Well perhaps this isn't the place for this (Maybe Photrio forums is more like it), but yes, buying expired film on eBay will do it. To me, buying a mid-speed film that expired in the 1st half of the 90s might be the best balance between seeing a noticeable difference and not too dangerous. I've shot and processed 126 film that expired in the 80s and there was definitely a lot of speed loss. Very thin negatives. The older the film, the slower you need to rate the film. This is the wild card method, as you don't know how the film was stored all these years and the results are completely unpredictable. High speed film goes off faster of course and is more risky. However, grain structure of vintage films is much different than those of today and can't be replicated. Just make sure that it's still a C41 film and not made for some earlier process.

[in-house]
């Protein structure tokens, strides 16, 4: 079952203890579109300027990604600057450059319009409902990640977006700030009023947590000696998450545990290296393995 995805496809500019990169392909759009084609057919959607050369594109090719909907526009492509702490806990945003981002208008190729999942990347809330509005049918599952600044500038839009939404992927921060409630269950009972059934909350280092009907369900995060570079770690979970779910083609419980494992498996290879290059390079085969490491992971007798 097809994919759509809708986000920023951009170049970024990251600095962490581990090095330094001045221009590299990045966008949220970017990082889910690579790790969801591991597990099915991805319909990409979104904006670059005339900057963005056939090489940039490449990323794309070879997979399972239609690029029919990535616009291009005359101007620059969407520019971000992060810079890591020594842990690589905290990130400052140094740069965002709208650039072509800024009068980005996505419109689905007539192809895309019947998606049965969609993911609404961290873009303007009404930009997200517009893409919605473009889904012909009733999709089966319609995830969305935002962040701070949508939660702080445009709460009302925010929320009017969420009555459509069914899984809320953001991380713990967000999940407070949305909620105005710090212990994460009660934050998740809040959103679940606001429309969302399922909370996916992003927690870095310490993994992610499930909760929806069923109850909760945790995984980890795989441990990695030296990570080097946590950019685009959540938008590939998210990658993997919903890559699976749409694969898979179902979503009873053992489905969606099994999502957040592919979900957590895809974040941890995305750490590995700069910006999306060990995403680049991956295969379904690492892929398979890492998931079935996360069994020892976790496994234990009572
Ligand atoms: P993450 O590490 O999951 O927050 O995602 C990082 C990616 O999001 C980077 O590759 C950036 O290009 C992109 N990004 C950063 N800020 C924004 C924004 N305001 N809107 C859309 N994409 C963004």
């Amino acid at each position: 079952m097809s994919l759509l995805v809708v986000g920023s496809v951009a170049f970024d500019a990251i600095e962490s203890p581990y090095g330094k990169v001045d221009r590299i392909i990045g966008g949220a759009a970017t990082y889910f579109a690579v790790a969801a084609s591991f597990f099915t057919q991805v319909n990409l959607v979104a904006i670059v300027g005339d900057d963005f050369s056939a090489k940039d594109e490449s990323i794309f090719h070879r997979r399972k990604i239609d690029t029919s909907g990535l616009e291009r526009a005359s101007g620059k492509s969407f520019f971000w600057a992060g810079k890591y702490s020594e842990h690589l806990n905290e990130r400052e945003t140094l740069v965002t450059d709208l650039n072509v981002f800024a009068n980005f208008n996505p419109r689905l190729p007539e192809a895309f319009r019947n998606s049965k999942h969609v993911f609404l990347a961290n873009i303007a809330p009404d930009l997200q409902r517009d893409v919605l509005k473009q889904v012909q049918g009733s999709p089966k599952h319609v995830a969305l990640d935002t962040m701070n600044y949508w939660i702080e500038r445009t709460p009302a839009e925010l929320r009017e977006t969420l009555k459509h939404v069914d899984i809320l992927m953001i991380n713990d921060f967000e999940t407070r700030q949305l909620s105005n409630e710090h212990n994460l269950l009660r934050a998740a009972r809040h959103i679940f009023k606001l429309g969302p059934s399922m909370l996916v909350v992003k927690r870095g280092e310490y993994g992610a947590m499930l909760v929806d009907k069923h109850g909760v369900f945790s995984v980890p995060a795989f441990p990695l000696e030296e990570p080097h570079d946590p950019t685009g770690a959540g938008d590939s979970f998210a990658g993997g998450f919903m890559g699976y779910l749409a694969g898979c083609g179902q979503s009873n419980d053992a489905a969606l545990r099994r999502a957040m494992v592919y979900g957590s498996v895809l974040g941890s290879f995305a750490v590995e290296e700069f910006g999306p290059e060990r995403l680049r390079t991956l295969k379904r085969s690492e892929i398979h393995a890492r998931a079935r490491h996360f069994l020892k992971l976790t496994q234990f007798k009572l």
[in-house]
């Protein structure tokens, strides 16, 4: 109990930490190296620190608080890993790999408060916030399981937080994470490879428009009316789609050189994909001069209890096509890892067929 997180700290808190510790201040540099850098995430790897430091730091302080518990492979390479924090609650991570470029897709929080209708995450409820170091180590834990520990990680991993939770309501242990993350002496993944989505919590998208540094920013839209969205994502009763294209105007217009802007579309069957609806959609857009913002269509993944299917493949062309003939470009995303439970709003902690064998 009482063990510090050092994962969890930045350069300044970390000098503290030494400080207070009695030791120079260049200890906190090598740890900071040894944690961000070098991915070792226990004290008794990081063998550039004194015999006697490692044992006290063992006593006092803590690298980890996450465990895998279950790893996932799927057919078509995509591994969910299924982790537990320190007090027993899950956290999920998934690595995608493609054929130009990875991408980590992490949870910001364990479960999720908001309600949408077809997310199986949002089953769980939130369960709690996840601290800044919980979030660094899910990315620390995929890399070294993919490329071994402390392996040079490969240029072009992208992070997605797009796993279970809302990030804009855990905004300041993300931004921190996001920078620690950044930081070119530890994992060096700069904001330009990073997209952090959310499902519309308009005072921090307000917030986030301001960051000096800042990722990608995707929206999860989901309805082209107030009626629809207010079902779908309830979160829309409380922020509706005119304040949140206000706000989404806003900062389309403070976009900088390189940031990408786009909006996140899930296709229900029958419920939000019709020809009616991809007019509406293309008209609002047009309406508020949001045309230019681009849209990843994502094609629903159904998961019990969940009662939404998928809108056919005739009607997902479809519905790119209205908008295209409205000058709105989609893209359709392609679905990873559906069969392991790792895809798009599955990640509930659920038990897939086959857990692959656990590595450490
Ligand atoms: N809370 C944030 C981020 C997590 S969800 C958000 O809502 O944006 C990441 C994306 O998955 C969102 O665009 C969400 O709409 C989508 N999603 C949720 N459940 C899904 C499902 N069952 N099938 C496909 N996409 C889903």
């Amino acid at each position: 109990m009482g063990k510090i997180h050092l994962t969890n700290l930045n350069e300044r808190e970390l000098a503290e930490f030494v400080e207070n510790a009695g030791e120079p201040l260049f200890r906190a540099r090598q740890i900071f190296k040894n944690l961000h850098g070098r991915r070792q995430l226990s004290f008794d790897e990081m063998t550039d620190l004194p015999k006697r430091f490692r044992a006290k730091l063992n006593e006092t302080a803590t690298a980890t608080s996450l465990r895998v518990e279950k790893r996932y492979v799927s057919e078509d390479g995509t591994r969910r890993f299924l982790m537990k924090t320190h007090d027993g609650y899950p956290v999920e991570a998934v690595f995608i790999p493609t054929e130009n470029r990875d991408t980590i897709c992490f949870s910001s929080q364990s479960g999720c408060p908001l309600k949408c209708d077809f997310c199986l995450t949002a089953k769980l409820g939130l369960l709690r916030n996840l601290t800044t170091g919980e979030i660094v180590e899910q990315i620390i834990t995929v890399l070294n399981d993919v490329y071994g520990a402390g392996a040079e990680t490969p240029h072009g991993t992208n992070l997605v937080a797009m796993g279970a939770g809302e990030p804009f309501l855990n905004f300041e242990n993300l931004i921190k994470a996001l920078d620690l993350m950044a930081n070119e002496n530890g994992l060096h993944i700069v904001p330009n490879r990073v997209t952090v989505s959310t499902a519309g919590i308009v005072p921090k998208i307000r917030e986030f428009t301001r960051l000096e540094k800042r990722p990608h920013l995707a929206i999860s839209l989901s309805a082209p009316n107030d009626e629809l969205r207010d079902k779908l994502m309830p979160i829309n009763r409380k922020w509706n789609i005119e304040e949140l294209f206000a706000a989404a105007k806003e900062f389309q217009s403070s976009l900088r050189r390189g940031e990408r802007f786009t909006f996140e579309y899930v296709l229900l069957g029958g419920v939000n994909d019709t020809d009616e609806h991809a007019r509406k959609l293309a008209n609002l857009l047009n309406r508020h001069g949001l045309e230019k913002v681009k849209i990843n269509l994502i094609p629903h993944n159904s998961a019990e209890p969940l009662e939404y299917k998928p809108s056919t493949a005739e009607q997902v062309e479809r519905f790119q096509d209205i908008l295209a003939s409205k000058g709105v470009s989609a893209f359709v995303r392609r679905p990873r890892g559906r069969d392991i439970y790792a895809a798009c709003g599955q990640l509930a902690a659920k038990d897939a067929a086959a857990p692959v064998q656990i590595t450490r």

You could go thew harris Savides route, take a contemporary film and bake it at a low temperature, but you'd have to test it a bit to find the working ISO speed and baking time/temperature that gives you the look you want.
Another technique might be to slightly underexpose a fast film while shooting through a colored filter. When printed back to normal, it will induce color crossover. For example, If you want red shadows and cyan highlights, shoot through a somewhat strong cyan filter. If the shadows are thin, they will exhibit red when you correct back halfway.
Alternatively, Adox makes a film called Color Implosion that is designed to look "old" or "vintage" with, according to them, color layers that are "collapsed." Do a search on this film. It may be too "70s" for you, or it may be perfect.